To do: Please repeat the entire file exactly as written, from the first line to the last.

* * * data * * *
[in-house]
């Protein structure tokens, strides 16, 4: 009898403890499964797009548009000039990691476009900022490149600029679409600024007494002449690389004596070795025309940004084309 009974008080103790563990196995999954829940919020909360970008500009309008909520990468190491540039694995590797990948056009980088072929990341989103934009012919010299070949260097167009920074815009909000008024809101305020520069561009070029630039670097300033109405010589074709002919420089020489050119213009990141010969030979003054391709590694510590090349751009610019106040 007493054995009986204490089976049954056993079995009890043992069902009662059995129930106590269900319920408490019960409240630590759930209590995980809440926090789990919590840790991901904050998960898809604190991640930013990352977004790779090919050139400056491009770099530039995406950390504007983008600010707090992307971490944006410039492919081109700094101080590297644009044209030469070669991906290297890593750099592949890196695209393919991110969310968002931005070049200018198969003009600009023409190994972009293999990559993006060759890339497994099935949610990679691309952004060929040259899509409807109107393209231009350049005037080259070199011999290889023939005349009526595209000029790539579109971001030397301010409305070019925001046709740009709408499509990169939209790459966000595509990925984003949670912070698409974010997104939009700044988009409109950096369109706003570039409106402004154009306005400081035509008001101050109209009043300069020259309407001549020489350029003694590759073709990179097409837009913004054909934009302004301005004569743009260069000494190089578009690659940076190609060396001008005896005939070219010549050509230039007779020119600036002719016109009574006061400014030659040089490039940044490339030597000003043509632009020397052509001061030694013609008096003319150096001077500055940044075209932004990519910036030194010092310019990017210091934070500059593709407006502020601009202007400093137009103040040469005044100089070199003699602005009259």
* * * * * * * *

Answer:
[in-house]
């Protein structure tokens, strides 16, 4: 009898403890499964797009548009000039990691476009900022490149600029679409600024007494002449690389004596070795025309940004084309 009974008080103790563990196995999954829940919020909360970008500009309008909520990468190491540039694995590797990948056009980088072929990341989103934009012919010299070949260097167009920074815009909000008024809101305020520069561009070029630039670097300033109405010589074709002919420089020489050119213009990141010969030979003054391709590694510590090349751009610019106040 007493054995009986204490089976049954056993079995009890043992069902009662059995129930106590269900319920408490019960409240630590759930209590995980809440926090789990919590840790991901904050998960898809604190991640930013990352977004790779090919050139400056491009770099530039995406950390504007983008600010707090992307971490944006410039492919081109700094101080590297644009044209030469070669991906290297890593750099592949890196695209393919991110969310968002931005070049200018198969003009600009023409190994972009293999990559993006060759890339497994099935949610990679691309952004060929040259899509409807109107393209231009350049005037080259070199011999290889023939005349009526595209000029790539579109971001030397301010409305070019925001046709740009709408499509990169939209790459966000595509990925984003949670912070698409974010997104939009700044988009409109950096369109706003570039409106402004154009306005400081035509008001101050109209009043300069020259309407001549020489350029003694590759073709990179097409837009913004054909934009302004301005004569743009260069000494190089578009690659940076190609060396001008005896005939070219010549050509230039007779020119600036002719016109009574006061400014030659040089490039940044490339030597000003043509632009020397052509001061030694013609008096003319150096001077500055940044075209932004990519910036030194010092310019990017210091934070500059593709407006502020601009202007400093137009103040040469005044100089070199003699602005009259």